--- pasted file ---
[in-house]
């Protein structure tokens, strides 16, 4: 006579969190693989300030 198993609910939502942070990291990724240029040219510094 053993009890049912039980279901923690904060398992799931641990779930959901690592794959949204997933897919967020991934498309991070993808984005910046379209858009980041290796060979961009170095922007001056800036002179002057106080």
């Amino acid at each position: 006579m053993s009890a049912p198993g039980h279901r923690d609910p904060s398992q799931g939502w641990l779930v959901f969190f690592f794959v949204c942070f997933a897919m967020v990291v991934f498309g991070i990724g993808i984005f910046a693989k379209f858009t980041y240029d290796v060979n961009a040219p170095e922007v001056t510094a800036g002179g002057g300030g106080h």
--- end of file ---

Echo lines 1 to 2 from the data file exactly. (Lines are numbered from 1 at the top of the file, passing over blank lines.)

[in-house]
């Protein structure tokens, strides 16, 4: 006579969190693989300030 198993609910939502942070990291990724240029040219510094 053993009890049912039980279901923690904060398992799931641990779930959901690592794959949204997933897919967020991934498309991070993808984005910046379209858009980041290796060979961009170095922007001056800036002179002057106080």